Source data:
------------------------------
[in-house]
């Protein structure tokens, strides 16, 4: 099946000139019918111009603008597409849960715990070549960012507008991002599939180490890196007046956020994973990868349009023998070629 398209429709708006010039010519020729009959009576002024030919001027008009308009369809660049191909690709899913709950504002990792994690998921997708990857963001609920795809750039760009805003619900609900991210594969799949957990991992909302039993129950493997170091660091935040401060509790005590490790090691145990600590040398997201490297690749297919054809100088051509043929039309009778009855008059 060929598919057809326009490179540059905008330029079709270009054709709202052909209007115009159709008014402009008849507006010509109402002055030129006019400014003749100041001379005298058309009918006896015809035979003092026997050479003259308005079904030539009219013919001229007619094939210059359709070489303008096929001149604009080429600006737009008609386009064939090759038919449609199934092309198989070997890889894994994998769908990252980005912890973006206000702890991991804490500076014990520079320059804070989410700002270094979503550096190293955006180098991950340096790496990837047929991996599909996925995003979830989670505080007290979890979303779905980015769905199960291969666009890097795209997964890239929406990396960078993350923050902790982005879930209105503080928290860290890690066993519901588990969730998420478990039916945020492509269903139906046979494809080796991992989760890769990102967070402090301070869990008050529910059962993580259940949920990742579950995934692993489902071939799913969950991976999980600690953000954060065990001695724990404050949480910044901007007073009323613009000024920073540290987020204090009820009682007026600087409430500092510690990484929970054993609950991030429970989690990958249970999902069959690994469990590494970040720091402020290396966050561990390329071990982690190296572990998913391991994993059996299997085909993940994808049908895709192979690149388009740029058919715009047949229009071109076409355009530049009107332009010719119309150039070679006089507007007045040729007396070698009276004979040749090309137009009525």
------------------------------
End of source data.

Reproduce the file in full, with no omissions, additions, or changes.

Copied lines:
[in-house]
């Protein structure tokens, strides 16, 4: 099946000139019918111009603008597409849960715990070549960012507008991002599939180490890196007046956020994973990868349009023998070629 398209429709708006010039010519020729009959009576002024030919001027008009308009369809660049191909690709899913709950504002990792994690998921997708990857963001609920795809750039760009805003619900609900991210594969799949957990991992909302039993129950493997170091660091935040401060509790005590490790090691145990600590040398997201490297690749297919054809100088051509043929039309009778009855008059 060929598919057809326009490179540059905008330029079709270009054709709202052909209007115009159709008014402009008849507006010509109402002055030129006019400014003749100041001379005298058309009918006896015809035979003092026997050479003259308005079904030539009219013919001229007619094939210059359709070489303008096929001149604009080429600006737009008609386009064939090759038919449609199934092309198989070997890889894994994998769908990252980005912890973006206000702890991991804490500076014990520079320059804070989410700002270094979503550096190293955006180098991950340096790496990837047929991996599909996925995003979830989670505080007290979890979303779905980015769905199960291969666009890097795209997964890239929406990396960078993350923050902790982005879930209105503080928290860290890690066993519901588990969730998420478990039916945020492509269903139906046979494809080796991992989760890769990102967070402090301070869990008050529910059962993580259940949920990742579950995934692993489902071939799913969950991976999980600690953000954060065990001695724990404050949480910044901007007073009323613009000024920073540290987020204090009820009682007026600087409430500092510690990484929970054993609950991030429970989690990958249970999902069959690994469990590494970040720091402020290396966050561990390329071990982690190296572990998913391991994993059996299997085909993940994808049908895709192979690149388009740029058919715009047949229009071109076409355009530049009107332009010719119309150039070679006089507007007045040729007396070698009276004979040749090309137009009525």